Fosun Group, the largest private conglomerate in China, has been on what looks like a no holds-barred acquisition spree for a few years now. It controls the largest number of listed companies in China. It has invested in sectors as diverse as fashion, films and tourism outside China, whereas within China, the company relies heavily on its industrial operations. It is known for having a good relationship with the government, yet last year, Fosun’s founder suddenly disappeared to supposedly assist a graft investigation. How has Fosun scaled up? How do the acquisitions tie in with its business model? And will it realize its ambitions of becoming China’s Berkshire Hathaway?
With humble beginnings in Hangzhou, Jack Ma went on to create an e-commerce titan that has grabbed the attention of China and the world. Today Jack Ma and Alibaba’s story has become the stuff that legends are made of. Duncan Clark has witnessed firsthand Jack Ma’s dizzying rise in China’s e-commerce firmament. A former investment banker at Morgan Stanley, Clark first got to know Jack Ma in 1999 when he met him in the small Hangzhou apartment where Ma and his friends famously founded Alibaba. In this interview, Clark, also the author of Alibaba, the House that Jack Ma Built, talks about Alibaba’s incredible story and its impact on China.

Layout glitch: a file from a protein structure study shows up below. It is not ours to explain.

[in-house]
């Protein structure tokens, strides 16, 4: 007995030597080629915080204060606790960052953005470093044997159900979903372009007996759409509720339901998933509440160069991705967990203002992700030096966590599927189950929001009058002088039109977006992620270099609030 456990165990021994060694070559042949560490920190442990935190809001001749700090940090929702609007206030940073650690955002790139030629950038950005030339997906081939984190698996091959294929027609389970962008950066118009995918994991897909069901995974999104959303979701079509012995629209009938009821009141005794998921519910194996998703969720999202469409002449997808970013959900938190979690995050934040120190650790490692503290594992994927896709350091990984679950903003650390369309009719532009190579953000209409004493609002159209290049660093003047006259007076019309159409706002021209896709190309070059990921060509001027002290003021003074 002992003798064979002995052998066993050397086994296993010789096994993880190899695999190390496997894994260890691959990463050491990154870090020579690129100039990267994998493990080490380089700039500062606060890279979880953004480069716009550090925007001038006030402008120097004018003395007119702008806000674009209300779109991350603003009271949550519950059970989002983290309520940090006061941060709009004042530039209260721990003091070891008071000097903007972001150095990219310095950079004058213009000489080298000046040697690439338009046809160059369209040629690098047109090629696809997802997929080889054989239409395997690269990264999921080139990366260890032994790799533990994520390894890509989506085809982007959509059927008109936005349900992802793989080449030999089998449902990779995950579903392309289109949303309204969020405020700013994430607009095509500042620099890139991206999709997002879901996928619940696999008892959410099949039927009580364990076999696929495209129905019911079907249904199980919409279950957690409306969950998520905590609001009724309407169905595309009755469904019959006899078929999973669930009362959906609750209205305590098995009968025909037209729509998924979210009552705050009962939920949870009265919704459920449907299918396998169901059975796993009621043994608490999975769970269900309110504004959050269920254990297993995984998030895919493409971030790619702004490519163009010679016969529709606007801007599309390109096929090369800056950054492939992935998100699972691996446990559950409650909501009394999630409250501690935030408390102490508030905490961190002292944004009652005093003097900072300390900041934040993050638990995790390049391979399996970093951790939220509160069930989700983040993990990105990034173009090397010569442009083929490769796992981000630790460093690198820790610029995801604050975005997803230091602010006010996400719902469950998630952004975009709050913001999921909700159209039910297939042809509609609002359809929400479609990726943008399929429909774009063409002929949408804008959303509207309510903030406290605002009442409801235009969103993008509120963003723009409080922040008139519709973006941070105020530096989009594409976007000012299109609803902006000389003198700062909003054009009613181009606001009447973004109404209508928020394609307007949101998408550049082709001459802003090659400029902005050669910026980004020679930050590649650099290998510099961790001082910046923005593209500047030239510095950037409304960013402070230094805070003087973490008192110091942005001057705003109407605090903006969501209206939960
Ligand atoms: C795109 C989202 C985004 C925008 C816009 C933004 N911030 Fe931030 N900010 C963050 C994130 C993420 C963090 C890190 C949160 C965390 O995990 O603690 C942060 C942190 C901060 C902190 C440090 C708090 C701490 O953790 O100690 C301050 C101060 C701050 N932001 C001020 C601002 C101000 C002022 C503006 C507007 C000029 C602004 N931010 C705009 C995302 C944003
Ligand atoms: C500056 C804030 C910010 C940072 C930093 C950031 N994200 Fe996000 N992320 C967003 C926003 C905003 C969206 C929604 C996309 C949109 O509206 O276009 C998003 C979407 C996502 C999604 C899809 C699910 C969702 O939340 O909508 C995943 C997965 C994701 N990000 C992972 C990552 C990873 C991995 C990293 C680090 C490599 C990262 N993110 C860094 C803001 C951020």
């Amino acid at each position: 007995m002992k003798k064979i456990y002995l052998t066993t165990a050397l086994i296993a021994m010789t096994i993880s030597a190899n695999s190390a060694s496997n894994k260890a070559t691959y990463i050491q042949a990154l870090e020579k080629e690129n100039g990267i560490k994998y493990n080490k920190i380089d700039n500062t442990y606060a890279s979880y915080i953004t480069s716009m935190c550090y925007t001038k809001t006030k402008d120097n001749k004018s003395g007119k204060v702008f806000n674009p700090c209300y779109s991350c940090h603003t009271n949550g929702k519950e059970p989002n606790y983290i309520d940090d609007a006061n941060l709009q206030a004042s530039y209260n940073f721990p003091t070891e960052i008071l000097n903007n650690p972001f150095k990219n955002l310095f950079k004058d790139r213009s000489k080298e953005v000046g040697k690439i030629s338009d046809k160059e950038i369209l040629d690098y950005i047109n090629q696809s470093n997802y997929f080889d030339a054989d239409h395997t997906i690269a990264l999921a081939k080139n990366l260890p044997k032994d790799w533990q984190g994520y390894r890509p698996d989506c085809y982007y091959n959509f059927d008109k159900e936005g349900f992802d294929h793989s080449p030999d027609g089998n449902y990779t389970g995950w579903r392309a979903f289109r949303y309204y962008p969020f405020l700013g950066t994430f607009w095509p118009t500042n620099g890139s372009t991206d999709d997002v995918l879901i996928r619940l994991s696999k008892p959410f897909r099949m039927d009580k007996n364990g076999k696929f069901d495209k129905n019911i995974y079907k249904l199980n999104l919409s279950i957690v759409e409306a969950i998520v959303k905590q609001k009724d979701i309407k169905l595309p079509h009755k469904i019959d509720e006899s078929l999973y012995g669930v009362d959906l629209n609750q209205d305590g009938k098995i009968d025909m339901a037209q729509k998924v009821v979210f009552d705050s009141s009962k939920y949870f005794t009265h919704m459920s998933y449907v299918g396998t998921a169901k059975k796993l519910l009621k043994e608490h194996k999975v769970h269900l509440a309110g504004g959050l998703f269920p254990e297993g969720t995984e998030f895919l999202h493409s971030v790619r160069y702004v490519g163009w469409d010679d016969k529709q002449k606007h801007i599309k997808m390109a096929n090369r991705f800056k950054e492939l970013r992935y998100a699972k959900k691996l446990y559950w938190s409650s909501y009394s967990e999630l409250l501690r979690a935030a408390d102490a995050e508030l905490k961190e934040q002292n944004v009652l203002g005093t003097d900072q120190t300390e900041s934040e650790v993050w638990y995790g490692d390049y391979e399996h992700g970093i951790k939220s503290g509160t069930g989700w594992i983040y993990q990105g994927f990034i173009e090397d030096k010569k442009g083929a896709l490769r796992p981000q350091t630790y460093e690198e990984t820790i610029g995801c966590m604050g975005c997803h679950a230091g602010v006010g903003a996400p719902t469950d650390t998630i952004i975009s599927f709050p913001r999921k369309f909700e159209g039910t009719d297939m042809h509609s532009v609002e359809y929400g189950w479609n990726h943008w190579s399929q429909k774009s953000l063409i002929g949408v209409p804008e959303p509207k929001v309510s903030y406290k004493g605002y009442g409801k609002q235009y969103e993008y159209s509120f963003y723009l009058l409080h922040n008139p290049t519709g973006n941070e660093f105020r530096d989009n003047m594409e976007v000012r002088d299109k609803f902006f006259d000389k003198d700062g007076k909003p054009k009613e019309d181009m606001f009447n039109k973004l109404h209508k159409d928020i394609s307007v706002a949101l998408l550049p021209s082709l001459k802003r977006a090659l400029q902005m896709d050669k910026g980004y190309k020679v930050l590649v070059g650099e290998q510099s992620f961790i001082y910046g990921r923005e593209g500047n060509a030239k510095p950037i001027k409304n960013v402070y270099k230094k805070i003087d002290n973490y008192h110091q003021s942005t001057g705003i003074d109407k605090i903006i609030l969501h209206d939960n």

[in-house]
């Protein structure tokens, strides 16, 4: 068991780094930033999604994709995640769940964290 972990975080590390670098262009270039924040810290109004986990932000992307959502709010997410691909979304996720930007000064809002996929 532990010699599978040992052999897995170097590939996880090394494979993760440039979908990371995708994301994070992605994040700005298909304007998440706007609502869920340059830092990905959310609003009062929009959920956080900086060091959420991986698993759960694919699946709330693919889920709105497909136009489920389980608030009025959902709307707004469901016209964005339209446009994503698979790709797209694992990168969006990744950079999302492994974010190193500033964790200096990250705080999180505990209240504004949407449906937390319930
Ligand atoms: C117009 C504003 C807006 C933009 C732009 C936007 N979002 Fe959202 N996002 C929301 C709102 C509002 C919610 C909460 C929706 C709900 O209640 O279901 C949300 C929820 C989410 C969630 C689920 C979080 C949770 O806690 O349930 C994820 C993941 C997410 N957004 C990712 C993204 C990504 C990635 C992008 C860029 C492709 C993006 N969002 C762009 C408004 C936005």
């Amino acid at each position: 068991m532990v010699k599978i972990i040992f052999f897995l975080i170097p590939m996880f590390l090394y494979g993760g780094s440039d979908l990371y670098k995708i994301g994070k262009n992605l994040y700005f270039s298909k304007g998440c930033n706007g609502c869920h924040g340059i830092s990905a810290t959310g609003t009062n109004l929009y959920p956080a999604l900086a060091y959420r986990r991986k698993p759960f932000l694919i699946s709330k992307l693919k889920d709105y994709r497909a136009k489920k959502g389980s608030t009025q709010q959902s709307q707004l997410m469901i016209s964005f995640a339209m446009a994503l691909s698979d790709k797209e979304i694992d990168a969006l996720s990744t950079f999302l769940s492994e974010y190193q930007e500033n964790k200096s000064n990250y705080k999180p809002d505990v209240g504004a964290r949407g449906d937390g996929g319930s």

Xiaomi, once the most popular smartphone vendor in China, is showing signs of decline. Back in the day, Xiaomi broke the mold by offering a feature-rich phone at an impossibly low price point. Its unique marketing strategy and business model helped it to break online sales records. But soon others started copying Xiaomi’s strategy and the novelty wore off. The company has been slow to innovate. For phone buyers, Xiaomi ended up being a low-end phone: once they had enough money, they would upgrade to an Apple or Samsung. Today Xiaomi is quickly diversifying from phones to rice cookers and drones. But is that enough to come back to relevance?
Currently the most valuable fintech company in China, Alibaba’s Ant Financial owns a myriad of businesses: China’s largest payment tool AliPay and a variety of financial services in areas like banking, funds, insurance, credit scoring systems, etc. With over 400 million active users, it has ambitions to expand further into the Chinese hinterland as well as into global markets—something never done by Chinese financial companies before. How will Ant realize its elephantine goals? What is the logic behind its diverse businesses and which one is the focus? Can Ant become the Taobao of the financial industry? We offer some answers.